Take a look at your job listing. Is the description detailed enough to tell candidates precisely what they’ll be doing day-to-day? Do your qualifications include specific numbers instead of general wants? (For example, it’s better to say “Served as a waitress for 5+ years” instead of “Experienced waitress.”)

Lastly, review your section about company culture. Nowadays, more people in the workforce care about the environment in which they work. Use your job listing as another place to market your restaurant as a place of employment. It’s not only about you attracting employees; it’s also about making employees be attracted to you.

Another way to leverage your job listings is to weed out unqualified employees is to ask a few questions. Depending on which position you’re looking to fill, you may ask questions like “What’s your approach to dealing with a rude customer?” or “How long does it take to cook a steak to medium rare?”

Not only will these questions give you an idea of a candidate’s knowledge and experience, but it’ll also turn away applicants that are too lazy to answer.

Conducting interviews that reveal the best staff

So, you’ve marketed your restaurant as a great place to work and attracted a long list of quality applications. These folks may look great on paper, but how do you assess and discover the very best candidates? The goal here is simple: Hire to avoid turnover.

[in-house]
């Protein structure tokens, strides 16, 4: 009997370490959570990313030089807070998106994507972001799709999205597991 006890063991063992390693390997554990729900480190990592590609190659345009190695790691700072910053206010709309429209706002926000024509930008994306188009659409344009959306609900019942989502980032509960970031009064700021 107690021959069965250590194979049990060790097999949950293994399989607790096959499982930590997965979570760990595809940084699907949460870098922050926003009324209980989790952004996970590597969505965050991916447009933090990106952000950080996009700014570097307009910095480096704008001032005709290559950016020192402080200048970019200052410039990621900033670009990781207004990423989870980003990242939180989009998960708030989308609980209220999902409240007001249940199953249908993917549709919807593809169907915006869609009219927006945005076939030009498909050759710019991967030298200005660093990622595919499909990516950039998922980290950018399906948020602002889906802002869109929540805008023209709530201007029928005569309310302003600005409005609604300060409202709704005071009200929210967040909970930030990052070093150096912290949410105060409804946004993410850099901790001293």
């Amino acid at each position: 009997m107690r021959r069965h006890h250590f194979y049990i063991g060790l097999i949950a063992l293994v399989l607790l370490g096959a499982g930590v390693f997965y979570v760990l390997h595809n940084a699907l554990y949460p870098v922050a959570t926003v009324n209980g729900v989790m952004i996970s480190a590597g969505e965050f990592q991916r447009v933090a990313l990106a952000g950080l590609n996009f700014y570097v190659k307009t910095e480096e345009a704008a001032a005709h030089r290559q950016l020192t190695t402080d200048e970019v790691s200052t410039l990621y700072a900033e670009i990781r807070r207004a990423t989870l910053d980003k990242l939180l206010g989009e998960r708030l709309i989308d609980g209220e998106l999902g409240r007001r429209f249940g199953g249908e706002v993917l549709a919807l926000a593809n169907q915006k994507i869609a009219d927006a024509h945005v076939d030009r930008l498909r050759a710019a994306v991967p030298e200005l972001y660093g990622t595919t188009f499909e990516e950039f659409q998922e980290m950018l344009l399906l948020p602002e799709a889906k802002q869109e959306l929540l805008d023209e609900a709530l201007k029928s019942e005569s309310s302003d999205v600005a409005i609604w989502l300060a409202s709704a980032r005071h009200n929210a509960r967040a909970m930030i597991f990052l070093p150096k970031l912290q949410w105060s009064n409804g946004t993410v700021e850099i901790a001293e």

Interviews are crucial when hiring restaurant employees

A candidate with numerous skills on paper may not be friendly or outgoing enough to greet customers as a hostess. Likewise, an applicant with little to no experience may have the perfect attitude for a bartender. You never know if someone is a good fit to work at your restaurant until you meet them in person.

Review your interview process

Firstly, are you asking the right questions for the job? Sure, you may ask everyone the standard questions on hospitality, conflict resolution, and customer service, but make sure most questions are relevant to each position. For example, if you’re hiring a server, inquire about greetings, entree delivery, and menu memorization. If you’re hiring a head chef, ask about food preparation, menu planning, and team management.

Secondly, are you conducting the right “tests” for your candidates? It’s one thing to ask questions, but it’s another to put each applicant on the spot as a pretend hostess, server, or bartender. Seeing each candidate in action may give you an idea who’s qualified and passionate…and who’s not.

Final Thoughts

Your employees are the face of your restaurant. Regardless of your menu, they can make or break a customer experience. To cultivate a quality customer experience and excellent employee culture, you should hire for attitude as much as you hire for skill.

Make your restaurant hiring process easier by marketing your jobs widely, writing your job postings correctly, and interviewing your candidates thoroughly. Following this game plan will help your restaurant succeed through your staff!